Review by C.J. Bunce
It really comes down to one thing. Is the art of Ryan Sook, the superb cover artist for series like Justice League Dark, good enough to cause you to spend $7.99 for an 80-page comic book? Let’s come back to that.
As you may know, Vertigo is an imprint of DC Comics, known for stories targeted at mature readers, including elements of stepped up violence, sexuality, horror and just plain controversial subjects not easily absorbed by the mainstream audience. Mystery in Space is a classic comic book series beginning in the 1950s, known for great sci-fi stories including stories featuring Adam Strange. Suspense and intrigue were key to the original series, and they often had the feel of Twilight Zone stories.
Along with titles like G.I. Combat and Worlds Finest, DC has been making the best of grabbing readers through a little bit of nostalgia, and the title and classic cover of the one-shot anthology Mystery in Space #1, in the style of the original 1950s series, is step one in reeling new readers in. As with short story anthologies, the challenge is whether a writer can really put together a narrative with a beginning, middle and end that can be compelling, exciting, and original, in just a few pages.
The new Mystery in Space is good. Good enough that it leaves the reader wanting more. Sure, not every entry in an anthology will be great or even good. That’s the beauty of an anthology–if it’s good there will be something for everyone. But there is no reason DC cannot continue churning out anthologies like this of classic themed sci-fi stories.
The book starts out with a bang, and the first story “Verbinksy Doesn’t Appreciate It” is a great story about a cyborg with an unwanted cybernetic arm and a classic storytelling session among typical guys in a bar. Written by Duane Swierczynski and illustrated by Ramon Bachs, the story blends alien abduction and The Matrix. Smart and dark, at 8 pages, Bachs conveys panic and emotion nicely.
Green Arrow: Year One and Adam Strange writer Andy Diggle joined forced with artist Davide Gianfelice on “Transmission.” Billions of lives are at stake in a Star Trek Voyager “Year of Hell” throwback, with a female ambassador taking on a computer that rules all like HAL from 2001: A Space Odyssey. Quick plot movement and a satisfying resolution highlight this as one of the best stories in the set, although it ends off the mark a bit. I’d love to see more books drawn by Bachs and Gianfelice. Gianfelice’s giant star map room is evocative of Data’s star room in Star Trek Generations.
Writer/artist Ming Doyle serves double duty on “Asleep to See You,” an account of two women pulled apart by time and space. At one level the life and times of a flight attendant of the future, it packs a surprising amount of emotion and delivers a classic Twilight Zone resolution of the happy ever after variety. A simple story, written in a simple style, Doyle proves you don’t need a lot of blatant sci-fi elements to have a successful sci-fi story.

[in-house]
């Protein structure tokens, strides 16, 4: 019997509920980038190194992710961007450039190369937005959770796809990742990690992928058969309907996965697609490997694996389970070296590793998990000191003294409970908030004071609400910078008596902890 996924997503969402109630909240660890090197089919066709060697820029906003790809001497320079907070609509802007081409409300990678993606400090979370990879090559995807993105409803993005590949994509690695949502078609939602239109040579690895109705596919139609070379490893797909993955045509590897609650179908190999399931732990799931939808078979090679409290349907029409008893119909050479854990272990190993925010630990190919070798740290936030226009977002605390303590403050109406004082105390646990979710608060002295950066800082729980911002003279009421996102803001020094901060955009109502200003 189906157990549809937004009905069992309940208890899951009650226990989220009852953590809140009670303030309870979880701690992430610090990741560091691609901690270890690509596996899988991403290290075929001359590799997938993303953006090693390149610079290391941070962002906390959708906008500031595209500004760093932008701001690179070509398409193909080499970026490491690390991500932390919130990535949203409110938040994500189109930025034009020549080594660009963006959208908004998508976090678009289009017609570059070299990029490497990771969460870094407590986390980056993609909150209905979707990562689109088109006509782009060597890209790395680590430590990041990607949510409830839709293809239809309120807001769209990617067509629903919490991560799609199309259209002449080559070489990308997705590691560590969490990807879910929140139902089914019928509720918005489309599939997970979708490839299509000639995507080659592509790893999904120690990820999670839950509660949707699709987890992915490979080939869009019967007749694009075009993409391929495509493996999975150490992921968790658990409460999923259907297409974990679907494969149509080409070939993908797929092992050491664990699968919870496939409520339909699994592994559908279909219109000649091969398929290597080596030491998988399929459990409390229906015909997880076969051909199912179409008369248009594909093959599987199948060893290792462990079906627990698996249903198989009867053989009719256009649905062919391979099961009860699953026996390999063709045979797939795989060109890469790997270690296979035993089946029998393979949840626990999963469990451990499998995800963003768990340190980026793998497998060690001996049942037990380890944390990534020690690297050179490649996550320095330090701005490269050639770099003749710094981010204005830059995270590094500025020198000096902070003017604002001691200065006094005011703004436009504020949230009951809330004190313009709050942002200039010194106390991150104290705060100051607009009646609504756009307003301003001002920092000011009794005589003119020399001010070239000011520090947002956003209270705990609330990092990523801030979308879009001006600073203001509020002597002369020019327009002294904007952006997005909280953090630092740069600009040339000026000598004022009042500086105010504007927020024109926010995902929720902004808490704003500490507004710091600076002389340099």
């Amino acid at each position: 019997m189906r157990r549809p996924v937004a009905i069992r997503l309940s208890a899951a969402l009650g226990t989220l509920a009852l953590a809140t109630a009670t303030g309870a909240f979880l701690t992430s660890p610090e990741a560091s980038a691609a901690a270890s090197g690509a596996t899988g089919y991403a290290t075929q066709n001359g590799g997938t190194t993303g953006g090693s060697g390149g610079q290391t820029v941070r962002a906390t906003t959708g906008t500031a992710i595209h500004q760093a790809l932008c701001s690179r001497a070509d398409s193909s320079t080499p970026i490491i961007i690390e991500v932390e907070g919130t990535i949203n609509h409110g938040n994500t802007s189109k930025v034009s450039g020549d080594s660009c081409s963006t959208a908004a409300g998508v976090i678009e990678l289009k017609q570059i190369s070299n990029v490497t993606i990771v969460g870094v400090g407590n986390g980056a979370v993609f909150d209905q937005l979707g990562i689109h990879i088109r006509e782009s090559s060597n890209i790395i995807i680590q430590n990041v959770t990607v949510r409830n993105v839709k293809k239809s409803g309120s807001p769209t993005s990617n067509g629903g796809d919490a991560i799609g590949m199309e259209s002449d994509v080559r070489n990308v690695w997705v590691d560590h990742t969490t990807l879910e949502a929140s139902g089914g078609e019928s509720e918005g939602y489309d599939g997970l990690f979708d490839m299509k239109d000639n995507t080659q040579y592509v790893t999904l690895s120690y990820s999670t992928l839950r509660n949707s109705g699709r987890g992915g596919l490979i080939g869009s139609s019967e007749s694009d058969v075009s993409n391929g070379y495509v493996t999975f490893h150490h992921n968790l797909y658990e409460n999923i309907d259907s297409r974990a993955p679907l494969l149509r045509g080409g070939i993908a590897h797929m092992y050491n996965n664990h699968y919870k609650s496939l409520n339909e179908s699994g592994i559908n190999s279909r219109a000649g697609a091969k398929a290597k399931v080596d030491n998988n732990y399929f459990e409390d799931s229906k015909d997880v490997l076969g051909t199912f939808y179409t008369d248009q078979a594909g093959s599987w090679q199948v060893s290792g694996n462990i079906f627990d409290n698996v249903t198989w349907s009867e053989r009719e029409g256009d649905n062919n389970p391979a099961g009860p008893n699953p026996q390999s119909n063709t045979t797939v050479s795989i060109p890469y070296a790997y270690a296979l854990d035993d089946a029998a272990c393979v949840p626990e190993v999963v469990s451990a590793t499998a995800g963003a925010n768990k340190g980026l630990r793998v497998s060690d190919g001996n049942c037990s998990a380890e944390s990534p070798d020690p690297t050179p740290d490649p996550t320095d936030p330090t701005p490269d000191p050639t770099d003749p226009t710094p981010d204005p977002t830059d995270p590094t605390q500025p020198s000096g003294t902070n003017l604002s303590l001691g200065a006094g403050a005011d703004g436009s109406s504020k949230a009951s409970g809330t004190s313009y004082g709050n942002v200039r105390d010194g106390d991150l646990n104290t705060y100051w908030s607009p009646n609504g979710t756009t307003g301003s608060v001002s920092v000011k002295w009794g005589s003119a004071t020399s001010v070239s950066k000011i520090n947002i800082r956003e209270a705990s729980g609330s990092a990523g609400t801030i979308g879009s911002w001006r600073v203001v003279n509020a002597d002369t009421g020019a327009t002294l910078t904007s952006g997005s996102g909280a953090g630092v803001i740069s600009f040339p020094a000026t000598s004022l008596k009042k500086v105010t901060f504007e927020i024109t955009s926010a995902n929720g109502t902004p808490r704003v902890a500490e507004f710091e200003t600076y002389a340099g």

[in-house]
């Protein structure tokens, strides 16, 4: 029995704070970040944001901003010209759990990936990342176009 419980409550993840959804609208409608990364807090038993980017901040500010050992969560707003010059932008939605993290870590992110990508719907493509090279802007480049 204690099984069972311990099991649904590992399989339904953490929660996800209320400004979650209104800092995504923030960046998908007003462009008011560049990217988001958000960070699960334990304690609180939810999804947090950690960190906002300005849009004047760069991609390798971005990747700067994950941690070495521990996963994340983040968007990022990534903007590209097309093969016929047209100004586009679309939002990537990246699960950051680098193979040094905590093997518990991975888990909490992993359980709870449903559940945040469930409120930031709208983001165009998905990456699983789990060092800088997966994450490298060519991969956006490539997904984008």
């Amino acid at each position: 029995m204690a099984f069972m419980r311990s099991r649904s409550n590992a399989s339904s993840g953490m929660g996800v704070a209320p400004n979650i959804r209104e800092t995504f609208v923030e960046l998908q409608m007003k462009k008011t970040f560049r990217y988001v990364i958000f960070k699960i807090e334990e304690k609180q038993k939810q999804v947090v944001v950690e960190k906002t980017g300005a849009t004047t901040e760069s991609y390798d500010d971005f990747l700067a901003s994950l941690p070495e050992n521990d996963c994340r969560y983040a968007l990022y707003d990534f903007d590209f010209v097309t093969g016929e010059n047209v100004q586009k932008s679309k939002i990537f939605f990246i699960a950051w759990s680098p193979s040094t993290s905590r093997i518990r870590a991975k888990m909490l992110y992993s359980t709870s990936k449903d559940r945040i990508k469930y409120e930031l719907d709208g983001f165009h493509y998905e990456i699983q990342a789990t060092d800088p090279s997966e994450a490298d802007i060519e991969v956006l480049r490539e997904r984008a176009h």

Probably the weakest of the anthology is Ann Nocenti’s “Here Nor There,” which spends too much time with clever dialogue and not enough time with character development. Fred Harper’s unique style didn’t work for me, at least tied up with this story. Not awful, just one to read and then move on.
“The Elgort” is a story more fantasy than sci-fi, and I really liked the adventure story by writer Nnedi Okorafor and artist Michael Kaluta. Like Nausicaa of the Valley of the Wind, it follows a girl flying across a strange land with varying levels of beastie threats. A little Avatar and a little Predator, this story has a cool feel and interesting voice.
Writer Steve Orlando provides a cool glimpse at a coming of age story for centaurs in some far away place in “Breeching.” Artist Francesco Trifogli illustrates a tale reflecting a culture not unlike Mr. Spock’s Vulcan race, struggling with the question “am I a man, or am I a horse?” Not a lot of resolution but themes of loyalty and conformity are well-played here.
Probably the most controversial of the bunch, “Contact High” covers a love triangle among three astronauts on a space mission, and the inevitable result when idle minds in tight quarters erupt against each other. A psychological mini-drama, Robert Rodi and Sebastian Fiumara tell their story effectively, with Fiumara’s art and need special effects renderings the better part of the team-up.
Kevin McCarthy and Kyle Baker’s “The Dream Pool” is full of action but the over-wordy story and big-eyed girl art put this at the bottom of the anthology. There’s probably a good story here but it feels like the creators would have been served by fleshing out the story and art better–it seems a bit rushed.
Sweeping colors, simple concepts and epic level weirdness puts Mike and Laura Allred’s “Alpha Meets Omega” among the best of Mystery in Space. Amazingly they deal, again in only a few pages, with the most heavy of concepts in a refreshing way, that will leave readers hopeful in the face of loss.
“Verbinksy Doesn’t Appreciate It” and “Alpha Meets Omega” really perfectly bookend the anthology, illustrating some good editing thoughts went into this compilation.
So, back to the first question: Is the art of Ryan Sook good enough to cause you to spend $7.99 for an 80-page comic book?
The answer is yes, as I hesitated before buying this issue, but Sook’s awesome blending of fantasy and science fiction with this seventeenth century Valkyrie with archaic or steampunk tools painting a star map inside the hull of her spacecraft, pushed me over the edge. Luckily what resides inside the covers does not disappoint.